Altering rat sexual behavior to teach hormonal regulation of brain imprinting

Rodney D. Geisert, Amanda L. Schmelzle, Michael F. Smith, Jonathan A. Green
2019 Advances in Physiology Education  
In this teaching laboratory, students design and perform an experiment to determine estrogen's role in imprinting the brain of neonatal rats to express either male or female sexual behavior. A discussion question is provided before the laboratory exercise in which each student is asked to search the literature and provide written answers to questions and to formulate an experiment to test the role of estrogen in imprinting the mating behavior of male and female rats. Students discuss their
more » ... discuss their answers to the questions in laboratory with the instructor and design an experiment to test their hypothesis. In male rats, testosterone is converted by aromatase expressed by neurons in the brain to estrogen. Production of estrogen in the brain of neonatal rats imprints mating behavior in males, where a lack of estrogen action in the brain imprints female sexual behavior. The model involves administering exogenous testosterone to imprint male behavior in female pups or administration of an aromatase inhibitor (letrozole) or an estrogen receptor antagonist (ICI 182,780) to imprint female sexual behavior in male pups. In the model, litters of neonatal pups are treated with either carrier (control), testosterone propionate, aromatase inhibitor (letrozole), or an estrogen receptor antagonist (ICI 182,780) postnatally on days 1 and 3. Alteration of mating behavior is evaluated through the numbers of males and females that breed and establish pregnancy. This is a very simple protocol that provides an excellent experiment for student discussion on the effects of hormone action on imprinting brain sexual behavior.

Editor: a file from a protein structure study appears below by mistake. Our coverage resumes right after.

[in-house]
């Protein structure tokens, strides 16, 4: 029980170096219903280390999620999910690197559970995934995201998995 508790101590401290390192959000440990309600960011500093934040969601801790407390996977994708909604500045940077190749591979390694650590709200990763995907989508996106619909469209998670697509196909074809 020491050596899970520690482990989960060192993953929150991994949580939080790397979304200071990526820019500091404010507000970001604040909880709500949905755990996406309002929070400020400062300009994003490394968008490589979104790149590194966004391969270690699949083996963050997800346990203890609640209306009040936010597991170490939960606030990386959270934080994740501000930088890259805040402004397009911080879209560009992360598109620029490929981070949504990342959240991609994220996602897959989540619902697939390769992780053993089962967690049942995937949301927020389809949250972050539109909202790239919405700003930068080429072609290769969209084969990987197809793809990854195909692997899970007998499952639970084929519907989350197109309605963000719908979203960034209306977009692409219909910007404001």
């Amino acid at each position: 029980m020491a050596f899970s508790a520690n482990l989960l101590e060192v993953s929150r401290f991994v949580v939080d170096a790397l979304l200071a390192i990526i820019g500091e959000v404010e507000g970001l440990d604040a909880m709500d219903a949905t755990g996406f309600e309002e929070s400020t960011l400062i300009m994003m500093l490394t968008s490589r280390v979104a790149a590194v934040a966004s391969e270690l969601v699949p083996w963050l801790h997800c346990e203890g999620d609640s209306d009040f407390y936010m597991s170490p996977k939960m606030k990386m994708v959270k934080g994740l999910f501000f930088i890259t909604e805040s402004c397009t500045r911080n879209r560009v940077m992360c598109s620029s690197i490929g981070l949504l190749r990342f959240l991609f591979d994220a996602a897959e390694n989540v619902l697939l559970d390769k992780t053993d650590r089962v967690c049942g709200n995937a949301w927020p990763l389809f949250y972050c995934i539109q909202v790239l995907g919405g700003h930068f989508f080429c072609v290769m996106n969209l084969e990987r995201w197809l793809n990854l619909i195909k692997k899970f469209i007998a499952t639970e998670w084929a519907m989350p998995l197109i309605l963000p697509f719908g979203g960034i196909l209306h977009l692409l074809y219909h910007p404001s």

doi:10.1152/advan.00081.2019 pmid:31460777 fatcat:g7si5ogccff2zoyuivgpskq64u